EFFINGHAM — In a sea of red and white Effingham Hearts football jerseys, spectators will spot No.62. They’ll notice that the defensive linebacker plays with grit and intensity, following suit with fellow teammates.
When No. 62 takes off the helmet, fans may be surprised to see a brunette ponytail released. Sophomore Emma Kessler may be the only girl on the team, but she sees herself as just another member of the squad.
“Sometimes I don’t even notice it. It’s just like I’m there, and I’m just playing with everybody else,” Kessler said.
Kessler plays nose and anchor on the defensive line for the Hearts’ junior varsity team for freshmen and sophomores. She’s also listed on the varsity roster, and Coach Brett Hefner said she has gotten in toward the end of a few of the Hearts’ varsity games.
This is Kessler’s first year playing football, but the sport has always intrigued her.
Kessler is not the first female to play in the Effingham Hearts program. However, she is the first girl to appear on the roster since the 2010 varsity season, when then sophomore Cort Mosier played, according to Max Preps.
As a youngster, Kessler dreamed of playing football, but she wanted to see some more female representation on the field.
“I was going to play when I was younger, like in flag football and JFL, but I never played because I didn’t want to play with all the boys,” Kessler said. “I finally was just like, ‘Why not? I’m going to regret it if I don’t just do it.’”
Kessler admits she gets nervous as she steps onto the field, buy said playing football is the most fun she’s had playing a sport.
Kessler was inspired by her dad to take part in the sport they both love.
“My dad’s a really big football guy, so he’s always watched football. He played, and his best friend — they’ve been best friends since high school — they played together, and I’ve watched old films with his best friend and him in them,” Kessler said.
Kessler’s father, Eric, played on the offensive and defensive line during his years at EHS. Kessler said her dad played under former head football coach Mike McDonald, who remains on the football staff.
Kessler described her family of seven as a “football family” that loves the NFL’s Minnesota Vikings and the Ole Miss college football team. Though she said she likes college football the best, Kessler is not looking to play in college.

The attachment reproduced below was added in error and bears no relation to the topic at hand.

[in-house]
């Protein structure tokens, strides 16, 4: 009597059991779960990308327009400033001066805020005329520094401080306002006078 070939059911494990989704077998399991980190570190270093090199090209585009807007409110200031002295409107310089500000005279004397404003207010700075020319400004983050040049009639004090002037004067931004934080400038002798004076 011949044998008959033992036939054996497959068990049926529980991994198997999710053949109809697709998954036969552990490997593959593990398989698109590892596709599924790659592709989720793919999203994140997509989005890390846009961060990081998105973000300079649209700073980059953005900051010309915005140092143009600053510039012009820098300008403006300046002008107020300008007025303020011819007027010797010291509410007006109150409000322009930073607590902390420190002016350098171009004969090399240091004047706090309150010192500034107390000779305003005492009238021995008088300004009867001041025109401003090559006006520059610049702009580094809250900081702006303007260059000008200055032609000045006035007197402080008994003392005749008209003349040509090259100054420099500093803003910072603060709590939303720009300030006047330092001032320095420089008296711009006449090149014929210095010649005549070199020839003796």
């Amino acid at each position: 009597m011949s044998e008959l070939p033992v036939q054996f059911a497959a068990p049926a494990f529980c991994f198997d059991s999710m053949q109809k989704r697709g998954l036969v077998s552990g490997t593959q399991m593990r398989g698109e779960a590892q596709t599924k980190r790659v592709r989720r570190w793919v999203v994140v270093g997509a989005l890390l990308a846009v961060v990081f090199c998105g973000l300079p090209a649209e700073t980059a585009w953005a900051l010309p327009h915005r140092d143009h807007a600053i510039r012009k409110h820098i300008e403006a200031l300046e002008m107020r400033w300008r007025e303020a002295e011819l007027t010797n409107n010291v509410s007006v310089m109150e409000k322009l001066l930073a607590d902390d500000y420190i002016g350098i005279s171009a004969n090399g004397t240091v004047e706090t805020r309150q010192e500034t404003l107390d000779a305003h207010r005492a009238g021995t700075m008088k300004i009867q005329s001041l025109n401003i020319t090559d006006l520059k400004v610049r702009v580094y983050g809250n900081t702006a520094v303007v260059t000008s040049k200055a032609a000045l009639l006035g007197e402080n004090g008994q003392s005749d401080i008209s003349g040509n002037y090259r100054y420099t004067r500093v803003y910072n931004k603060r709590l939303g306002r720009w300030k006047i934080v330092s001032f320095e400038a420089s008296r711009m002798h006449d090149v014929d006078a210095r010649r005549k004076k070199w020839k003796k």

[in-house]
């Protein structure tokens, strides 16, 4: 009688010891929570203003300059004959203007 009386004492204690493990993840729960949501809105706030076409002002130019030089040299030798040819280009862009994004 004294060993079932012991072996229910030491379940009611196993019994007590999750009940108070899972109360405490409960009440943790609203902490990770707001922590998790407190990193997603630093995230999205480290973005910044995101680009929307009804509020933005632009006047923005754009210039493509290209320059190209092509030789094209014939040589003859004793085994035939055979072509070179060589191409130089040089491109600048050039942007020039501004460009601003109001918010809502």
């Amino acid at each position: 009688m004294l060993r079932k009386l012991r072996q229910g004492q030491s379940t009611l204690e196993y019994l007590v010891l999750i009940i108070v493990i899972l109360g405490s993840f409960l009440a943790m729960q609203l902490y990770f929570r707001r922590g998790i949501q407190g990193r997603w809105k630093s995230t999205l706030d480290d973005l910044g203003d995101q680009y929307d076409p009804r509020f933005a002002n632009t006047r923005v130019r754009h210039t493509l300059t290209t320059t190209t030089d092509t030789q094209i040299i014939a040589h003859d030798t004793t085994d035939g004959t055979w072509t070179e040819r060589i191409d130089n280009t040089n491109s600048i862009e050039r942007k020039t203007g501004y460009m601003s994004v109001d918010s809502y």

“People always ask me, and I’m not going to search out colleges to play. I hope I get really good over the next couple of years after playing more, but I don’t know if I could be good enough to play for college,” Kessler said.
Being the only girl on the team sometimes gets Kessler recognition. She said at times when she walks out onto the field with her team, cheerleaders from other schools comment about how cool it is to see a girl playing a typically-all male sport.
Kessler also has a young fan from Effingham Junior High School as well. A sixth grader named Maddie plays JFL football at the junior high and was excited to meet Kessler.
“She came to me after practice one day, so I went to some of her games and we took pictures together,” Kessler said.
One of Kessler’s proudest accomplishments so far this season was her performance in Monday’s JV game at Charleston. The Hearts beat the Trojans 48-24.
Hefner said while Kessler did not play in the varsity game against the Trojans, she is adjusting well to her position on both the varsity and freshmen and sophomore teams.
“She continues to improve each week and gets more comfortable each week,” Hefner said.
Though Kessler said she has yet to have a performance she considers outstanding, Max Preps credits her with a solo tackle on the season.
Along with support and encouragement from her coaches and teammates, Kessler said her family members have been her biggest cheerleaders.
“My dad was really supportive because he played football, and when I was younger and wanted to play, he wanted me to play, too. He’s really supportive,” Kessler said. “My mom is, too. She goes to all the games and everything.”
Kessler looks forward to growing as a football player this season, and she works to constantly improve the way she protects her team’s goal line.
When asked if she wants to continue playing through the remainder of her high school career, Kessler did not hesitate.
“Oh yeah,” Kessler said. “Definitely.”